Wanting Only to Be Heard -Awp

Jack Driscoll, Author
Jack Driscoll, Author University of Massachusetts Press $32.5 (208p) ISBN 978-0-87023-808-6
Reviewed on: 11/02/1992
Release date: 11/01/1992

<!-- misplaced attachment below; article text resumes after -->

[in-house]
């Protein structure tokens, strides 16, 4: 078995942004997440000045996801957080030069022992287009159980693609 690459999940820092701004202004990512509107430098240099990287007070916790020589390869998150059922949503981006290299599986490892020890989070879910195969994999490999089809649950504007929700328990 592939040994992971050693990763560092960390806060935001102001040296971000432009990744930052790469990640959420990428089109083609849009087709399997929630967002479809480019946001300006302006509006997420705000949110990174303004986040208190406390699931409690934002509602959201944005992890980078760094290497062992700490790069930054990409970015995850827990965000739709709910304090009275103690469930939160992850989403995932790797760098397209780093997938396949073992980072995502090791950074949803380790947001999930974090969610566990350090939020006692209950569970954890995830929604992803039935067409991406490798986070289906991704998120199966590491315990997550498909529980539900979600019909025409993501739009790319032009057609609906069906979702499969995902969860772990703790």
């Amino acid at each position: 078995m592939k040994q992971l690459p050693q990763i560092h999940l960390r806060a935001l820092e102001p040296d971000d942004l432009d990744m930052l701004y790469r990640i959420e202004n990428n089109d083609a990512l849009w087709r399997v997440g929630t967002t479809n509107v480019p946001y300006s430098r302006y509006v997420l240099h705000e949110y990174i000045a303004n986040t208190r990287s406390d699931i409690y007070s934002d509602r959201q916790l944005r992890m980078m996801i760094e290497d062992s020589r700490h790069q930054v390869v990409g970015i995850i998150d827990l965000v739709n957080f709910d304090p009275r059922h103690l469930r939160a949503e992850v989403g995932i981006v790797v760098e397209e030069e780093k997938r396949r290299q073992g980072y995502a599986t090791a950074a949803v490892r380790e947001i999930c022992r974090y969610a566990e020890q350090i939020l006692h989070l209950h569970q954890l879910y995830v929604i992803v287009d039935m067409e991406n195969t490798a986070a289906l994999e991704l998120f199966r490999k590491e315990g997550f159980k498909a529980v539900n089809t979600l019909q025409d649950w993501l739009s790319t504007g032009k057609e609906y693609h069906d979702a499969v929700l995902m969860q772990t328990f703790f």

Most of the 18 stories in this collection, recipient of the Associated Writing Programs Award for Short Fiction, are tinged with a peculiar sense of longing, one that comes from a conventionally ascribed male inability to express emotion. Actions here take the place of words, but they rarely achieve their goals; the characters are left with a sensation of loss that only their creator is able to articulate. And Driscoll does it well, if occasionally too well: the prose is polished to a watertight gloss, and the actions are set up as symbolic long before they have the chance to be lifelike first. The title story, in which a trio of boys take a deadly gamble with their own intimation of immortality and an ice-fishing hole, is in several ways the most forced on these counts. The author places his sophisticated notions of storytelling--``Judge said you could measure a story by its private disclosure''--in the mouths of babes, where it sounds an off note. Many of the briefer tales, such as ``The Season of Families,'' about a marriage of opposites and told from the woman's point of view, don't suffer as much from the intrusion. But overall, the stories exude a Hemingwayesque machismo, and this is not only because they are mainly about men and boys, fathers and sons, and often center on deer or bear hunting, baseball, or risk-taking (some confused youngsters climb a water tower and play with fireworks in ``Killing Time''). It's also because at times poet Driscoll ( Building the Cold from Memory ) exerts so much literary muscle on his material that it fails to breathe, although it's bursting with potential. (Nov.)
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